Community News

PBS support for end of life care and opioid dependency

The Government will invest over $40 million to provide affordable access to two new medicine listings through the Pharmaceutical Benefits Scheme (PBS), helping Australians with opiate addiction and those suffering breathlessness throughout their final stages of life.

The $40 million investment will slash the costs of Buvidal and Kapanol, and save patients thousands of dollars.

Member for Page, Kevin Hogan said the listing of Buvidal gave those experiencing opiate addiction renewed hope for recovery.

“The listing of Buvidal will allow those experiencing opiate dependency, access to the right treatment and prevention so they may recover and lead a healthy life,” Mr Hogan said.

This medicine will be free for people in need as it will be listed on the Government’s section 100 Opiate Dependence Treatment Program, which does not have any co-payments.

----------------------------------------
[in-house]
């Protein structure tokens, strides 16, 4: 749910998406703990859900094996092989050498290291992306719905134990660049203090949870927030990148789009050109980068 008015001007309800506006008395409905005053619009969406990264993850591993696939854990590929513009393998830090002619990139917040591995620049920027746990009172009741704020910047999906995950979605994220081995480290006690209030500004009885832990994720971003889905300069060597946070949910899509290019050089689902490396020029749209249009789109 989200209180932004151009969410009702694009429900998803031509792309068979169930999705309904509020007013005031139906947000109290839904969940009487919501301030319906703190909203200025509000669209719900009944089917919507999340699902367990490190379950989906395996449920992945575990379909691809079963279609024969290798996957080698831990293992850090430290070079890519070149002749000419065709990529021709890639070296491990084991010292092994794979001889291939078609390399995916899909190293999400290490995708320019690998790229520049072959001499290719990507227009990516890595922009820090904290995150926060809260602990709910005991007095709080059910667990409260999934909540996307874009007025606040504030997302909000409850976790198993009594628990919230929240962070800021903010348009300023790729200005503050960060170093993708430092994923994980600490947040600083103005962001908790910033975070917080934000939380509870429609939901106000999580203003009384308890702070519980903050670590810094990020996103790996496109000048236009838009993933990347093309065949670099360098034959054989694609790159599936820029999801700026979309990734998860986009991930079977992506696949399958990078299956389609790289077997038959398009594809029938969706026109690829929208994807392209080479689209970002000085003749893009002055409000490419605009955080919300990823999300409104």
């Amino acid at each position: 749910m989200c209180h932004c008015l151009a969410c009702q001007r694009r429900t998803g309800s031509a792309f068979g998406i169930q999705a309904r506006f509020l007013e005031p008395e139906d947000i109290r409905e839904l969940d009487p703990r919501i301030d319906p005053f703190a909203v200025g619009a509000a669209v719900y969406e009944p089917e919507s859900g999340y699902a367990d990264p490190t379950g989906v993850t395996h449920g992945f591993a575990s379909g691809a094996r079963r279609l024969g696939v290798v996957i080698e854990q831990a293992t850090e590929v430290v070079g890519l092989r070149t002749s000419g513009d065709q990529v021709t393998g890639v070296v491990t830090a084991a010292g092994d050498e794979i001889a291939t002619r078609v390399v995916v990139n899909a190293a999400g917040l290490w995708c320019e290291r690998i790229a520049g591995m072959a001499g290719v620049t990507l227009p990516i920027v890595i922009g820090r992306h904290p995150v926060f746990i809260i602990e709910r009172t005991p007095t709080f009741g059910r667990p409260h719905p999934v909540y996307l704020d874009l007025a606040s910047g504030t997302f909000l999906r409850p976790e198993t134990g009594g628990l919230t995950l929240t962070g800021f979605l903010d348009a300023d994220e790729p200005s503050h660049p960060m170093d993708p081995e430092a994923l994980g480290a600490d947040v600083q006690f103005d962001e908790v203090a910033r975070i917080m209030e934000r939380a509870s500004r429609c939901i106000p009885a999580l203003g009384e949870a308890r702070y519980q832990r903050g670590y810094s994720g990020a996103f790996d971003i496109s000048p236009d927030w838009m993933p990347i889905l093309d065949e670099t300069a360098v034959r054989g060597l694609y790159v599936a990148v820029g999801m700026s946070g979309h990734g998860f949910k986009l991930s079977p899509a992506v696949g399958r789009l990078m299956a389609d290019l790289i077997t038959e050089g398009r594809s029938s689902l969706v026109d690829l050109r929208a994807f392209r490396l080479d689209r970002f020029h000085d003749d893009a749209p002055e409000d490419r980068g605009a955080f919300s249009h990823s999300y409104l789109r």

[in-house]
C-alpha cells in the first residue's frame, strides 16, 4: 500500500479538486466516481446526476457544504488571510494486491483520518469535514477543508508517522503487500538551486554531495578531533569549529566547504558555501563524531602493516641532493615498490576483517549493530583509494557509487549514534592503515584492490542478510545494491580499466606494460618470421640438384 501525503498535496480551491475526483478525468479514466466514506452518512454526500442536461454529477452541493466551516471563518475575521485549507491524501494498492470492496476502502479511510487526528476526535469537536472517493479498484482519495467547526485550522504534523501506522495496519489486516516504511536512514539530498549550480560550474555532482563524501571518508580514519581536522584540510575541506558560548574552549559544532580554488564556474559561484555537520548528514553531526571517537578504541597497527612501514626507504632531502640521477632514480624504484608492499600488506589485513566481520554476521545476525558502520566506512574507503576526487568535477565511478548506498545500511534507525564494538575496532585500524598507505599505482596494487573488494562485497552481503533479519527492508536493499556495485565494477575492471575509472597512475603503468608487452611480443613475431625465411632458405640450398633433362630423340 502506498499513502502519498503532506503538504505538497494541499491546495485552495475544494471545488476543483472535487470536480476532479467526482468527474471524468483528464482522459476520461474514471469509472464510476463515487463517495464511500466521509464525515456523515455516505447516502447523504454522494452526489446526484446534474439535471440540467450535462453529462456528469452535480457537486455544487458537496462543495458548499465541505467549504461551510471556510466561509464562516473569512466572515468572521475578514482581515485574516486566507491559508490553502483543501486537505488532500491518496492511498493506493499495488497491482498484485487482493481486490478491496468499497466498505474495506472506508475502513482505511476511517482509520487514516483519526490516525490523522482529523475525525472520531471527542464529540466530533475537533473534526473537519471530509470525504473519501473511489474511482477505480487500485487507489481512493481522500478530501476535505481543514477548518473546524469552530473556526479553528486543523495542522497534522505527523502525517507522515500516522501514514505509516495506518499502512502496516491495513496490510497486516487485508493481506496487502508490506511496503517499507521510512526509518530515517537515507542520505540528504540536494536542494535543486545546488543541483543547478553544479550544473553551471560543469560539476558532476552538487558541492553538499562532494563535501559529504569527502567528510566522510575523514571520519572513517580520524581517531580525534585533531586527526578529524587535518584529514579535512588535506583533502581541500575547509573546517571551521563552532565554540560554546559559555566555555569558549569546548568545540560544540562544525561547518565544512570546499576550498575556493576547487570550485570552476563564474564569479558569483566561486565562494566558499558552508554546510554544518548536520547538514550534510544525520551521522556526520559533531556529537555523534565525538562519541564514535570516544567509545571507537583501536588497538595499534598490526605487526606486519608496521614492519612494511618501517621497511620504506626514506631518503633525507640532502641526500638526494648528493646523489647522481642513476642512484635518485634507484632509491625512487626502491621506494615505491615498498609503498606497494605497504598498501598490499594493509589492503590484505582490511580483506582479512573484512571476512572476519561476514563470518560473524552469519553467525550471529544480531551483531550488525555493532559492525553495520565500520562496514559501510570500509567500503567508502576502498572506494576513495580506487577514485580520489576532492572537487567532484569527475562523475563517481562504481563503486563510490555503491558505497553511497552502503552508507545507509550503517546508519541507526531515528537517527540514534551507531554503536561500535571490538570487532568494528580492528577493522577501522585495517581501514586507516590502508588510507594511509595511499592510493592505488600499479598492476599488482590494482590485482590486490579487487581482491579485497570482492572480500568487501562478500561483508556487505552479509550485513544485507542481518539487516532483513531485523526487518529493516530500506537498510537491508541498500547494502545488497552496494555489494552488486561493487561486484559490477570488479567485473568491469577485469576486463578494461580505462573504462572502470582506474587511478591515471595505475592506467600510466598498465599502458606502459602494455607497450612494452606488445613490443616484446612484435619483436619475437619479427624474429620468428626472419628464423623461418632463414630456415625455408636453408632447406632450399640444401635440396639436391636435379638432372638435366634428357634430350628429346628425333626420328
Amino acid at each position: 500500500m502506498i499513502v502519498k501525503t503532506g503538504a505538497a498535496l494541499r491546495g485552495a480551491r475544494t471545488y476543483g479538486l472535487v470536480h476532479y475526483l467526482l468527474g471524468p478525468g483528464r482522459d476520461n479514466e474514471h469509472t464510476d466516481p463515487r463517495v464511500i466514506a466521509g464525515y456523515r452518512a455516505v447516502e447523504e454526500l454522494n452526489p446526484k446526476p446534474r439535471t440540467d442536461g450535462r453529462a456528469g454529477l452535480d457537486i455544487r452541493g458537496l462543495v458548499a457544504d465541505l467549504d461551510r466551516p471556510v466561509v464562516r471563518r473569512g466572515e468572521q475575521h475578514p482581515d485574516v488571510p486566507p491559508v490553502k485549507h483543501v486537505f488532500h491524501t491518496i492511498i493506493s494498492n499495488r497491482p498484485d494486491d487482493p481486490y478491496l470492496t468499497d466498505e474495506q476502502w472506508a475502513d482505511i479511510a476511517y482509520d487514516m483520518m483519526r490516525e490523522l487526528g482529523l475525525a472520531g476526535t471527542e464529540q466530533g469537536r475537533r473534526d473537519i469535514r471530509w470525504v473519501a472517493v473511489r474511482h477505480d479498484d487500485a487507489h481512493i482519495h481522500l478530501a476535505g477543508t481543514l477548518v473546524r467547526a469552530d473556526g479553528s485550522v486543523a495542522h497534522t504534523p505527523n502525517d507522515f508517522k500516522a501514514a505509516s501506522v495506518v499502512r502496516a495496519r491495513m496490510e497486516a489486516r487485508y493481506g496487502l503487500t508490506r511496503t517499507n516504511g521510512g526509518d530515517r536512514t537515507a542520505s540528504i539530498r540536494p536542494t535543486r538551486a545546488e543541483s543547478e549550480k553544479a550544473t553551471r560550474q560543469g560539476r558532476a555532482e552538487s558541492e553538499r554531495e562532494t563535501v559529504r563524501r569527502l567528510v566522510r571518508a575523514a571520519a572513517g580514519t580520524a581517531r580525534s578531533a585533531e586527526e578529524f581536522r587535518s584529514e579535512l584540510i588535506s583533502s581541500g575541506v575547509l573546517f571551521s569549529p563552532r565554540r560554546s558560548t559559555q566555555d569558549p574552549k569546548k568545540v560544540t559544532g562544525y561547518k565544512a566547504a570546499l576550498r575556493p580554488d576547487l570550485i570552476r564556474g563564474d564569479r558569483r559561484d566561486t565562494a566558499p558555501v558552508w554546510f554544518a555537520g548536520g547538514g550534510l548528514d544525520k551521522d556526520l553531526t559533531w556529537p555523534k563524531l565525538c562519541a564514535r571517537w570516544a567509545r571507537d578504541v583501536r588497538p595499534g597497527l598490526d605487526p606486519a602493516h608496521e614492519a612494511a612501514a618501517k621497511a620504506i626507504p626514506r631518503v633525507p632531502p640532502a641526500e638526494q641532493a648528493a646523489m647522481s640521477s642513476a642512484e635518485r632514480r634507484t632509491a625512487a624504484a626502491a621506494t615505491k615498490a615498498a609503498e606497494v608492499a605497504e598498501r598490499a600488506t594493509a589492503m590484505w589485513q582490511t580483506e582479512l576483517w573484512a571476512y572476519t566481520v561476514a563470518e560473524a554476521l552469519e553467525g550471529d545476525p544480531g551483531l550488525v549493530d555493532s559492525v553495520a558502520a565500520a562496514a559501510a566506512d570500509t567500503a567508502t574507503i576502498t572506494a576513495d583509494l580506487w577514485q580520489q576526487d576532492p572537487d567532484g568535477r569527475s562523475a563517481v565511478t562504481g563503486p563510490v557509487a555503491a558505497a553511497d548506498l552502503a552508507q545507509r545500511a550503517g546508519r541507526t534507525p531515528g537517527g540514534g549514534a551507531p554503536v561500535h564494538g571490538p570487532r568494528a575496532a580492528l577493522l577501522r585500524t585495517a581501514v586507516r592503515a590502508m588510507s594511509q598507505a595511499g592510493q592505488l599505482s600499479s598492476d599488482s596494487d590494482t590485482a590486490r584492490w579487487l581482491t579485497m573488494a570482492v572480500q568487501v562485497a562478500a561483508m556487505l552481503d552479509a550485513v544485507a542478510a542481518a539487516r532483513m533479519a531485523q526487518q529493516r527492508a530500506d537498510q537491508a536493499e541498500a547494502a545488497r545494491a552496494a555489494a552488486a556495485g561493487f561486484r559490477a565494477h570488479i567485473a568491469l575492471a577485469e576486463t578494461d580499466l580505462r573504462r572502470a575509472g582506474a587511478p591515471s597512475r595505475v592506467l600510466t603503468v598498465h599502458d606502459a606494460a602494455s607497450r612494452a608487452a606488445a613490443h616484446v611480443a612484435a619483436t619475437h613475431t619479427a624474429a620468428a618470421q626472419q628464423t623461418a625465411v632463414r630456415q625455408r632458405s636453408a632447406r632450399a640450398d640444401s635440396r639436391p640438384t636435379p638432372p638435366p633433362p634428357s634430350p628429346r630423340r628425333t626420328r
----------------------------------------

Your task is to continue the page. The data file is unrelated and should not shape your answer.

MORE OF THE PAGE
Without the PBS subsidy, the drug could cost up to $92 per script (treatment durations are weekly or monthly) of treatment with the Government investing up to $4,800 for each person per year.

Kapanol helps with the relief of distressing chronic breathlessness in the palliative care of patients with severe chronic obstructive pulmonary disease (COPD), cardiac failure, malignancy or other causes.

Mr Hogan also welcomed the listing of Kapanol, saying it would help Australians who are suffering, when they need it most.

“Nearly 20,000 patients per year will benefit from this listing,” Mr Hogan said.

“Without the PBS subsidy patients would pay more than $143 per course of treatment. Under the PBS, this medicine will now be available to patients for just $40.30 per script, or $6.50 with a concession card.”

Since 2013, our Government has listed more than 2,100 new or amended items on the PBS

This represents an average of around 30 listings per month, or one each day at an overall cost of around $10.6 billion.

The Government’s strong economic management ensures the continued investment of record funding into vital health initiatives including medical research, mental health, life-saving medicines, Medicare and hospitals.

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